BLOGGING AS A NETWORK OF INFLUENCEDan
had an interesting post reflecting on his victory over Nationmaster after numerous blogs
began piling on in his defense. Quoting from an article on the recent flap over Sony's XCP debacle, Dan posted ( quote in italics; Dan in regular text):" 'It seems crystal clear that but for the citizen journalists, Sony never would have done anything about this," says Fred von Lohmann, senior intellectual property attorney for the Electronic Frontier Foundation
, a cyber liberties advocacy group that has been vocal in its condemnation of Sony and may eventually file a a lawsuit against Sony, in addition to three that have already been filed. "It's plain to me that it was Sony's intent to brush the story under the rug and forget about it."Alan Scott, chief marketing office at business information service Factiva, said, "I think that we're in an entirely new world from a marketing perspective. The rules of the game have changed dramatically. The old way of doing things by ignoring issues, or with giving the canned PR spin response within the blogosphere, it just doesn't work.'Without blogs, rough-shod corporations and politicians like Activa Holdings and Chris Welch could even get away with harmful lawsuits without any consequences.The Citizen-Media, also known as the blogosphere, is an important leveler, extending connectivity to those other than the Main-Stream Media and the Main-Stream Corporations"
In my view Dan is correct but he has not taken his analysis nearly far enough. In fairness though, the premise that the blogosphere is the power of vox populi incarnate is shared by the bicoastal media elite who look on with as much horror and loathing as Dan does admiration and wonder. The everyman is really irrelevant here and if Dan was only an everyman he'd have received a subpeona from NationMaster's corporate shyster squad by now.
The number of blogs in existence is currently estimated at about 60-70 million plus
. Most are admittedly, mind-numbing dreck written by 13 year old girls, spamblogs and mercifully short-lived experiments in public whining by twentysomethings in bad relationships - but that still leaves tens of millions of sober, rational bloggers, trying to get noticed. Out of that unruly horde - a larger than many nation-states - tdaxp is # 999 on the planet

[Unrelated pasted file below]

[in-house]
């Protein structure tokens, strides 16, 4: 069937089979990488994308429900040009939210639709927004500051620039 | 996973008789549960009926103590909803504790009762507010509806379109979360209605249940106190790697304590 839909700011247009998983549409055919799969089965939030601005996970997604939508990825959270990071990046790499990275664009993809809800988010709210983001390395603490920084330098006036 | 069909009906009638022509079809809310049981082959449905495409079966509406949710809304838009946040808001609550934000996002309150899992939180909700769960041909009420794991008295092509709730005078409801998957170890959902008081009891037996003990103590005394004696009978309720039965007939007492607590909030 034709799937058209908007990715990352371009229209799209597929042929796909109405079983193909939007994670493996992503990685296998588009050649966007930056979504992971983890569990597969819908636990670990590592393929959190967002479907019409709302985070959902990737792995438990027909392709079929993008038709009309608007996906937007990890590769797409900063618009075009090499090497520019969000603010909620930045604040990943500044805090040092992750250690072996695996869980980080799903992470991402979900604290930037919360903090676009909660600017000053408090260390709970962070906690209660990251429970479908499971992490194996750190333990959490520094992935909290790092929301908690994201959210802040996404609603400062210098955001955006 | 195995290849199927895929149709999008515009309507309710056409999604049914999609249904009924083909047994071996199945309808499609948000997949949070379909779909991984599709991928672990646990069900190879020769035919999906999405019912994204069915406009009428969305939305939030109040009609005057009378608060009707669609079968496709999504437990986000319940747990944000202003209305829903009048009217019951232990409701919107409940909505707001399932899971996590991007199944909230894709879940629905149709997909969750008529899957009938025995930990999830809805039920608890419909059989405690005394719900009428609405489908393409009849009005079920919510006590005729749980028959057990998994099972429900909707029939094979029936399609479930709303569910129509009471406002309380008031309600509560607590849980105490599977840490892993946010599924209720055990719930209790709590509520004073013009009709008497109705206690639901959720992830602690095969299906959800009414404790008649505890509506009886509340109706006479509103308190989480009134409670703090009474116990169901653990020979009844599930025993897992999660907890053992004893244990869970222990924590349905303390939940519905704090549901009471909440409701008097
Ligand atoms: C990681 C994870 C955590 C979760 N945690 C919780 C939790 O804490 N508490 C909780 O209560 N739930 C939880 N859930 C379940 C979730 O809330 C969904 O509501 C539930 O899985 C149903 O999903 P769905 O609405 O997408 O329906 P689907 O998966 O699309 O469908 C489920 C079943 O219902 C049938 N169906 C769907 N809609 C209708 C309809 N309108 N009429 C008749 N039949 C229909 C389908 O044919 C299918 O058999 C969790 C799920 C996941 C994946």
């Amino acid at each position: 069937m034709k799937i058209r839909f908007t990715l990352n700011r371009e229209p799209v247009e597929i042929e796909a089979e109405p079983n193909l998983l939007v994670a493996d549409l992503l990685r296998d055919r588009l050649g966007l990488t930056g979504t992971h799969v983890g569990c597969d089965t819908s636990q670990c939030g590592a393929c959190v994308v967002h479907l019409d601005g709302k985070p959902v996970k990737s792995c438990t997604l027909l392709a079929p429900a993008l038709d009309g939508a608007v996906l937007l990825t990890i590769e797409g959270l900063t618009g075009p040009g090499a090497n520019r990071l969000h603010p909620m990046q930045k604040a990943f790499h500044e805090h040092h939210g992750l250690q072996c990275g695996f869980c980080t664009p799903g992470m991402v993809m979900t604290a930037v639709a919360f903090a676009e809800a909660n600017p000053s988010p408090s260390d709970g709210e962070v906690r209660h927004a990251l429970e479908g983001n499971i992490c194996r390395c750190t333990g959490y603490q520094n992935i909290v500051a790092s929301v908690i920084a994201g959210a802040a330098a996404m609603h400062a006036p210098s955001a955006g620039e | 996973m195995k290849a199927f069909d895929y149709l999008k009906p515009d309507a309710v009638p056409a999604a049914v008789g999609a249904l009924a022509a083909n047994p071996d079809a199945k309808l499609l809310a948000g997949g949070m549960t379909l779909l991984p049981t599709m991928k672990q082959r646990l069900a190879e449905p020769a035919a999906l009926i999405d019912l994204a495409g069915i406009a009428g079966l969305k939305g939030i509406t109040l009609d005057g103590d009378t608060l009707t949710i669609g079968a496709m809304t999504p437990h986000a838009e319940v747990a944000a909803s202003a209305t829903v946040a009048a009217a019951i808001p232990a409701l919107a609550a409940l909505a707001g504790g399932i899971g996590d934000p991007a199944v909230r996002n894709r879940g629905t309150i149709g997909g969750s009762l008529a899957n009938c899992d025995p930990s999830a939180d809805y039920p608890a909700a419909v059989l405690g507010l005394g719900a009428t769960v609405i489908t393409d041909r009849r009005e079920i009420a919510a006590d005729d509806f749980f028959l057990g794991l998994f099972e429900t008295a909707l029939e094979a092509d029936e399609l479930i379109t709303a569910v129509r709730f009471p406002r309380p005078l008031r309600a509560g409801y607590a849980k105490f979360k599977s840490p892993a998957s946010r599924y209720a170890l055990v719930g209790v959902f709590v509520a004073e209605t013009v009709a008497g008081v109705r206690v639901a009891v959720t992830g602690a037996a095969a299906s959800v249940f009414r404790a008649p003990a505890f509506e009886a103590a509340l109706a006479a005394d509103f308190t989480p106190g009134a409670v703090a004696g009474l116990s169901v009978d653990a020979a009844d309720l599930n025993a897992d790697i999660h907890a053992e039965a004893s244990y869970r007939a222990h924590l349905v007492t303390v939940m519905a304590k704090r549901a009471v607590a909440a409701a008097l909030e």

! Think about the Social Darwinian implications of that stement. Any blogger who is, with regularity, interesting enough to be in the top 5000 is above the common herd.
For example, my blogroll contains: enough PhD's to fill several departments at a large university, including one Nobel Prize winner; two nationally known defense intellectuals; several physicists; other scientists; a number of legal experts; an eminent federal judge, numerous historians; combat veterans; several journalists at medium sized city newspapers, including one editorial page editor; diplomats; computer/IT experts, a professional economist; linguists and at least one philosopher. A fair amount of collective brainpower by any measure.
The blogosphere does not
empower the average person, it empowers the above average person who previously would - by chance, occupation or geography - have been excluded from having any siginificant input into the larger culture. The centralized old media of the big three networks by and large took their cue from the editorial page New York Times, as did the metropolitan newspapers of a hundred smaller cities. The Eastern Establishment truly shaped public opinion once upon a time. A few voices carried then - Walter Lipmann, Joseph Alsop, Walter Cronkite, Ben Bradlee, "Punch" Sulzberger - there were others but it was a pretty damn short list. The Establishment's superficially diversified heirs still shape the debate to a considerable extent but with two significant changes:
a) They have lost their monopoly on the determination of the bounds of acceptable public discourse
b) The very bright or accomplished citizens- formally just isolated local influencers -who might never have met prior to the blogosphere, being scattered throughout the nation( or the world) now connect and form durable networks. Left or Right, this cultural "outlier elite" rejects much of what the MSM elite has to offer.
The blogosphere is an aggregator of intelligence and influence. Primarly, for the moment, blogging is an amusement for these talented individuals but when they are threatened or offended they can respond with surprising speed and intensity. Just ask John Kerry or Dan Rather. Or Trent Lott. They are not the general public which is why the corporate P.R. routine and bigshot bluster backfires so badly with bloggers.
Eventually, some shortsighted fool in the Federal government will make some arrogant gesture that will really outrage these potential leaders and all the latent strength and ability will crystallize as a blogospheric party
- an organized faction that will be energized enough to create a political upheaval on par with 1932 or 1980.
Wait and see.